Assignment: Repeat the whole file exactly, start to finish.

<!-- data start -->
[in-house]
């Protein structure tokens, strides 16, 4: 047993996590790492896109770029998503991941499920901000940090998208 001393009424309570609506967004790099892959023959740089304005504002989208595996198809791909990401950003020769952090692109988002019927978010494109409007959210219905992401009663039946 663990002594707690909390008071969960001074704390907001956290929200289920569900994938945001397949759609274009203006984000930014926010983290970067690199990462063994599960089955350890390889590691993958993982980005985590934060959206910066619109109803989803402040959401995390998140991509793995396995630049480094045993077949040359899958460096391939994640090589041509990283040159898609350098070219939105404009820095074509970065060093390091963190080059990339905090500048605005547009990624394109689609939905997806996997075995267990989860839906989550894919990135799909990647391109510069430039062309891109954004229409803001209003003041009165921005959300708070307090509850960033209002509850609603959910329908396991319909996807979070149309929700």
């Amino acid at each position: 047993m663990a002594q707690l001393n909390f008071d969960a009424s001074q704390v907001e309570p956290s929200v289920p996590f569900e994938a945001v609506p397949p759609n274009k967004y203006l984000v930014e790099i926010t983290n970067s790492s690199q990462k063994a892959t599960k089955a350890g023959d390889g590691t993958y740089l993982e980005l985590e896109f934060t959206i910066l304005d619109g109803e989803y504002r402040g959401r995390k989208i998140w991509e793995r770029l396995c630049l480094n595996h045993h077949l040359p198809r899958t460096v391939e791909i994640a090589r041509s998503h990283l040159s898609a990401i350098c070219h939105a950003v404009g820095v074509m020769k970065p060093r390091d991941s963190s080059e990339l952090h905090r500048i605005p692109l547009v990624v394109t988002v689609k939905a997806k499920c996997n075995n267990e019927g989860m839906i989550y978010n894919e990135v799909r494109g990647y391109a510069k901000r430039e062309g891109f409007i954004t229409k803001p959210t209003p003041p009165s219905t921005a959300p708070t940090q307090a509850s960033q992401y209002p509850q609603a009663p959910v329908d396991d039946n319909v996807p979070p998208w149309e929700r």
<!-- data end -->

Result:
[in-house]
């Protein structure tokens, strides 16, 4: 047993996590790492896109770029998503991941499920901000940090998208 001393009424309570609506967004790099892959023959740089304005504002989208595996198809791909990401950003020769952090692109988002019927978010494109409007959210219905992401009663039946 663990002594707690909390008071969960001074704390907001956290929200289920569900994938945001397949759609274009203006984000930014926010983290970067690199990462063994599960089955350890390889590691993958993982980005985590934060959206910066619109109803989803402040959401995390998140991509793995396995630049480094045993077949040359899958460096391939994640090589041509990283040159898609350098070219939105404009820095074509970065060093390091963190080059990339905090500048605005547009990624394109689609939905997806996997075995267990989860839906989550894919990135799909990647391109510069430039062309891109954004229409803001209003003041009165921005959300708070307090509850960033209002509850609603959910329908396991319909996807979070149309929700």
């Amino acid at each position: 047993m663990a002594q707690l001393n909390f008071d969960a009424s001074q704390v907001e309570p956290s929200v289920p996590f569900e994938a945001v609506p397949p759609n274009k967004y203006l984000v930014e790099i926010t983290n970067s790492s690199q990462k063994a892959t599960k089955a350890g023959d390889g590691t993958y740089l993982e980005l985590e896109f934060t959206i910066l304005d619109g109803e989803y504002r402040g959401r995390k989208i998140w991509e793995r770029l396995c630049l480094n595996h045993h077949l040359p198809r899958t460096v391939e791909i994640a090589r041509s998503h990283l040159s898609a990401i350098c070219h939105a950003v404009g820095v074509m020769k970065p060093r390091d991941s963190s080059e990339l952090h905090r500048i605005p692109l547009v990624v394109t988002v689609k939905a997806k499920c996997n075995n267990e019927g989860m839906i989550y978010n894919e990135v799909r494109g990647y391109a510069k901000r430039e062309g891109f409007i954004t229409k803001p959210t209003p003041p009165s219905t921005a959300p708070t940090q307090a509850s960033q992401y209002p509850q609603a009663p959910v329908d396991d039946n319909v996807p979070p998208w149309e929700r």